Not much to say tonight, I just want to make a public congratulation to my friend and schoolmate Jason King, who was drafted in the 48th round by the St. Louis Cardinals in the MLB draft this past week. He will play his college ball at Kansas State if he doesn't sign with the Cardinals. Despite being primarily a shortstop in high school, he was drafted as a right fielder.

My favorite memory of watching Jason play happened in the first game of this past season. I stopped by towards the end of the game, and my beloved Celtics were down a run. In the bottom of the seventh (High School baseball games are only seven innings long), the leadoff hitter got a single, and the next batter got out, sending Jason to the plate with a chance to win it. As he was up, I leaned over to one of my teachers and said "how insane would it be if he went deep here?" to which my teacher replied something along the lines of "Two home runs in one game...a walk-off shot...the guy would be a legend." The next pitch, Jason ripped the ball and immediately threw his arms up in the air celebrating his game winning blast.

The bottom line is, this kid was a born baseball player, and he will be in the show one day. There is no doubt in my mind about it.

Thursday, June 07, 2007

Greg Oden: Super Blogger

Oden: Dunker, defender, writer?

As Greg Oden anxiously awaits his big payday (actually, his second big payday), it turns out he has a little time to kill. He is no longer taking class at Ohio State University, so I'm assuming he only has two responsibilities in life at the moment: Don't fall flat on your face in front of NBA Scouts, and don't die.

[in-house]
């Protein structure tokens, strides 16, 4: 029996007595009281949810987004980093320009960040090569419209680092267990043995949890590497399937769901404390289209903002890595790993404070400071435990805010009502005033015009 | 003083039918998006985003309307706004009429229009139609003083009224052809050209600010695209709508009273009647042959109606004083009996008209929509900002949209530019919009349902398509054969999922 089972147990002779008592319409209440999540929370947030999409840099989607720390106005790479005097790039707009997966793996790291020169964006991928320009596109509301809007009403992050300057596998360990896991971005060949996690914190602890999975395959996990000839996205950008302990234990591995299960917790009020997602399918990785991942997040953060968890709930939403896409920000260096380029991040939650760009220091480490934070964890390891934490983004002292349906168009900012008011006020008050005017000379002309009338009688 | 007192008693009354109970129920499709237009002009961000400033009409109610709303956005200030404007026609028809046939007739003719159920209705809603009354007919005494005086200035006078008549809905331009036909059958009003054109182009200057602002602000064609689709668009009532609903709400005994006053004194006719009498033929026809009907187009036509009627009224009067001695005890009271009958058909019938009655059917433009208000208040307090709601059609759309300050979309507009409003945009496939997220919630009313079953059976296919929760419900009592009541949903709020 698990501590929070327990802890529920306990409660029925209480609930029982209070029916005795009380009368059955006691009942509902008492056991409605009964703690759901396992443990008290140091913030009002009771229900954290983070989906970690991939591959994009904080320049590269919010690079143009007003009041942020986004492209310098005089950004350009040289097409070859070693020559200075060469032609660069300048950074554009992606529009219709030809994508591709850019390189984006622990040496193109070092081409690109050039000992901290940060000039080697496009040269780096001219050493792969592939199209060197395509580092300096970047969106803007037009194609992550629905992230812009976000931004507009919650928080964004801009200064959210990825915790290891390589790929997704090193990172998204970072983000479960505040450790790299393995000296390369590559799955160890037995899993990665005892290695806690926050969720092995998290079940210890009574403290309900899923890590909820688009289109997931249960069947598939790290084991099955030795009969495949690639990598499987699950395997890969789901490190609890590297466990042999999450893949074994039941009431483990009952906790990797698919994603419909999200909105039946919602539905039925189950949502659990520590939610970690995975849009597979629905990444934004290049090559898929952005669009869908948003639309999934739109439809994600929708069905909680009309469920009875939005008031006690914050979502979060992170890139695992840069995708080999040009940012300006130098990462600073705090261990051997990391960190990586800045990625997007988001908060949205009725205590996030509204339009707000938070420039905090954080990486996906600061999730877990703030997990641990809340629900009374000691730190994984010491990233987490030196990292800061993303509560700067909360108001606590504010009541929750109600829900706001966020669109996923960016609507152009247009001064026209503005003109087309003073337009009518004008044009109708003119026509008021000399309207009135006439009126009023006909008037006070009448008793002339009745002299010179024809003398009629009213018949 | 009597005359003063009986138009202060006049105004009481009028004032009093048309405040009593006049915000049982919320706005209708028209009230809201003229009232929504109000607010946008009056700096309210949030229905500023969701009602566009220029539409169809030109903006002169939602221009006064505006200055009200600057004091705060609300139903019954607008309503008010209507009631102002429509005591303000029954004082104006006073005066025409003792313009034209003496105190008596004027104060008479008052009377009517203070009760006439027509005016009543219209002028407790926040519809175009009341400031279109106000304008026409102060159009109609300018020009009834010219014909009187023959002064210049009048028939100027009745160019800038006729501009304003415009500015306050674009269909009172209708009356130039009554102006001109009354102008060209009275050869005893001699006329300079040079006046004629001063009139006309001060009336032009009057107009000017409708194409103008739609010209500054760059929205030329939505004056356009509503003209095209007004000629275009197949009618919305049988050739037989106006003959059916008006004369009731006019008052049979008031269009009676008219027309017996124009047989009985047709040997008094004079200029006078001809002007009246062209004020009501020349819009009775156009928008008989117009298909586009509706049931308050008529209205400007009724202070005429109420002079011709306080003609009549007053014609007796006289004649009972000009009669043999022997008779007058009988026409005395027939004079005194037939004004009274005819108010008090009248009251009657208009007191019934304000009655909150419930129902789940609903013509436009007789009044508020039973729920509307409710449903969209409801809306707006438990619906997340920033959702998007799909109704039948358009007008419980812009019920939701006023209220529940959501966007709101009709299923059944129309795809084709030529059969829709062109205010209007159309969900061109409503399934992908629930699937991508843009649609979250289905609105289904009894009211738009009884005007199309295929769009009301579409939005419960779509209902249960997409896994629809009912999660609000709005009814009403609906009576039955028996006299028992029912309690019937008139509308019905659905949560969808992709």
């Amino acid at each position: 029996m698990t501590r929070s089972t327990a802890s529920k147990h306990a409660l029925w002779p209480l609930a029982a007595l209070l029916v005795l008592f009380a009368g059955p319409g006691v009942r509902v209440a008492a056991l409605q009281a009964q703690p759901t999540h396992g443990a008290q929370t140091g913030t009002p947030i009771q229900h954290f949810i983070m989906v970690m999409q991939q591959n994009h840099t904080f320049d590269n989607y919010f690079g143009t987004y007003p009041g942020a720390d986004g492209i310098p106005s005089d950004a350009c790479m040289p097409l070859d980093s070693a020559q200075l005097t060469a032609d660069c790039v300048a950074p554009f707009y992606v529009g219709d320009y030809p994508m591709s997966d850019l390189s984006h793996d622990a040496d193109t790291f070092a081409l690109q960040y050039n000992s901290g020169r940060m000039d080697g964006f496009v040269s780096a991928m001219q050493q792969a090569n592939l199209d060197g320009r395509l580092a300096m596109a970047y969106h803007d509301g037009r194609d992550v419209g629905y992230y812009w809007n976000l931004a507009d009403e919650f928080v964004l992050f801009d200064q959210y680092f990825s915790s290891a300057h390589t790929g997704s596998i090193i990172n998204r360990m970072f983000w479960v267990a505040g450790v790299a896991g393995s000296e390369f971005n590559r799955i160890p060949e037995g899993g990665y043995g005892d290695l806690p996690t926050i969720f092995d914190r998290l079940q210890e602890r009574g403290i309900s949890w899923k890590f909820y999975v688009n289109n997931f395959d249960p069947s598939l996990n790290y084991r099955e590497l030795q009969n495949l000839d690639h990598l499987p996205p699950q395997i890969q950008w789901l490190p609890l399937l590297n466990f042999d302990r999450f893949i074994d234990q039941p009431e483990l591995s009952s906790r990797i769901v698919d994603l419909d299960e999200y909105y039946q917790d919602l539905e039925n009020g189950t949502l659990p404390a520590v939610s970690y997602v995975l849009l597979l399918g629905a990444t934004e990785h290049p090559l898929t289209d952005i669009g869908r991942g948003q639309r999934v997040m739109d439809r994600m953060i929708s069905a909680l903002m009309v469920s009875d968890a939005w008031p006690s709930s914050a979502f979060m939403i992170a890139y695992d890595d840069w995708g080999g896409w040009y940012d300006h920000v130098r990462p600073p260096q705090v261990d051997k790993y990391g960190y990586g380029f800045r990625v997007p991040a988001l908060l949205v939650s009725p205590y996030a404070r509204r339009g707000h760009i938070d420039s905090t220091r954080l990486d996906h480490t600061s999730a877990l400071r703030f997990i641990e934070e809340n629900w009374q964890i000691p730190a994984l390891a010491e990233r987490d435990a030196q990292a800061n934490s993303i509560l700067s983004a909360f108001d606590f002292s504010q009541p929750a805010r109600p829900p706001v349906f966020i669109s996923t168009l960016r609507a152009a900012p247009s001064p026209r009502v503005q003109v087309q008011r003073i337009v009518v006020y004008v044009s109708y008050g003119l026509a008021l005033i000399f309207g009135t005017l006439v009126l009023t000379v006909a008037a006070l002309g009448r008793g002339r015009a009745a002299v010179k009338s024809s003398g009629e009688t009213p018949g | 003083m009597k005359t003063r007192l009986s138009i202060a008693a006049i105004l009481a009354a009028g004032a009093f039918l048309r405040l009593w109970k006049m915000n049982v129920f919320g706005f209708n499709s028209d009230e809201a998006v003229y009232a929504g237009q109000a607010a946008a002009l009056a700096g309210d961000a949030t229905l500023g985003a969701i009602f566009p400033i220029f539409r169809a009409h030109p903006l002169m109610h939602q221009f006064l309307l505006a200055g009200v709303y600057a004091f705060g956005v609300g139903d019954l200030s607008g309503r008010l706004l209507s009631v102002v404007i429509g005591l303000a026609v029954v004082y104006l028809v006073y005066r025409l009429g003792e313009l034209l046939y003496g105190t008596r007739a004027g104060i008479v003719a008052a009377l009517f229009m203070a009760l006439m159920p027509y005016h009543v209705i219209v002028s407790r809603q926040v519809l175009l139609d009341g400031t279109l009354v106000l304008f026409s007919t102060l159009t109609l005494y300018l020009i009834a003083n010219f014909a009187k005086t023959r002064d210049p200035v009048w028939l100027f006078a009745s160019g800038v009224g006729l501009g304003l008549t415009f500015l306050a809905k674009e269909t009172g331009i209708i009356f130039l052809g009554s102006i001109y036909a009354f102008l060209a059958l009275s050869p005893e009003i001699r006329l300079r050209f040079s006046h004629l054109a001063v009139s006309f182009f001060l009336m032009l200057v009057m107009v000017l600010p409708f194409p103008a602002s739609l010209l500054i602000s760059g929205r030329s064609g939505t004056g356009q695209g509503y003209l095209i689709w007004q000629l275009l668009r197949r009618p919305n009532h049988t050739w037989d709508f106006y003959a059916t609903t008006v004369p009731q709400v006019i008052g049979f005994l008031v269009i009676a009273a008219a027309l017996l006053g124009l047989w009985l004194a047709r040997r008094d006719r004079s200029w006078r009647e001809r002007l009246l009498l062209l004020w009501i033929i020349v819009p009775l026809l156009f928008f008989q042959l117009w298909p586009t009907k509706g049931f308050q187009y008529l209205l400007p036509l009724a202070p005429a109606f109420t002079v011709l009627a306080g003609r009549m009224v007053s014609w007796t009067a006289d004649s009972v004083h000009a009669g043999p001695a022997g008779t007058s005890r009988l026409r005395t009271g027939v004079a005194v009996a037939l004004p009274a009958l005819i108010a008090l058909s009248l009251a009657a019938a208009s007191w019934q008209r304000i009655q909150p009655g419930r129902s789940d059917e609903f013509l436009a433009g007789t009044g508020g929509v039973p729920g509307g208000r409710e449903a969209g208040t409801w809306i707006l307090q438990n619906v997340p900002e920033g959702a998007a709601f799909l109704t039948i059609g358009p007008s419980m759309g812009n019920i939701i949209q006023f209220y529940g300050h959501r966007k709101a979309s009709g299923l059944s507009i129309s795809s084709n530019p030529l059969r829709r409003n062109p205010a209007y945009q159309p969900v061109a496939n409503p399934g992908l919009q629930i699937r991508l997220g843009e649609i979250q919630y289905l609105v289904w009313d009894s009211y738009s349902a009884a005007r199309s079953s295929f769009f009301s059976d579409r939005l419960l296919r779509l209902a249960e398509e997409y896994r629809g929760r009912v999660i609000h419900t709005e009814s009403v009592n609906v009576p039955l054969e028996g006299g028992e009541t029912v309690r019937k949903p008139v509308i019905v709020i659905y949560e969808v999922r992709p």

Of course, that first one is easier said than done, but it looks like at the moment he is making the most of his visit at the NBA Combine in Orlando. Multiple league sources have noted that Oden's biggest challenger for the #1 overall pick, Texas phenom Kevin Durant, performed more than sub-par in his initial workouts in the combine. Based solely on workout performance, Durant was the 78th ranked player out of 80 total. The article does not mention Oden's overall rank, but Oden did finish better than him in multiple drills, including the vertical leap (34 inches to Durant's 33.5), agility drill (11.67 seconds to Durant's 12.33) , and three quarter court sprint (3.27 seconds to Durant's 3.45). Oden very well may have been the big winner at the combine, considering most of his numbers are relatively unheard of from a Center, whereas Durant was the big loser with his aforementioned performance. However, don't expect this combine workout to solidify Oden as the #1 pick or even drop Durant down a few. It doesn't work quite like the NFL Combine. As one scout said about Durant, "No one will care, he's a basketball player. But if you're comparing him to Oden, then yes, Oden is the big winner." Essentially, the NBA comes down to the factor of "Can the kid actually play?" much more so than the NFL Draft, which often times relies on potential to determine one's draft spot.

That other somewhat sarcastic "responsibility" of Oden's that I mentioned? The don't die one? Well, it turns out, with all of his extra time, Greg is taking after yours truly (Okay, so he's not actually taking after me, I just happen to be the experienced veteran in this field), and has started his own blog. How much of this blog is actually original Greg Oden material beats me, but as Sean at AroundTheOval points out, much of it seems to be written by a college freshman, filled with grammatical errors, slang terms, etc. The blog is filled with more than just Oden's (or whoever it is') writings, too. There are multiple Oden highlight reels, which I got much satisfaction from looking back on, with my personal favorite being the block against Tennessee. Needless to say, I'll be adding this to my Blogroll on the sidebar.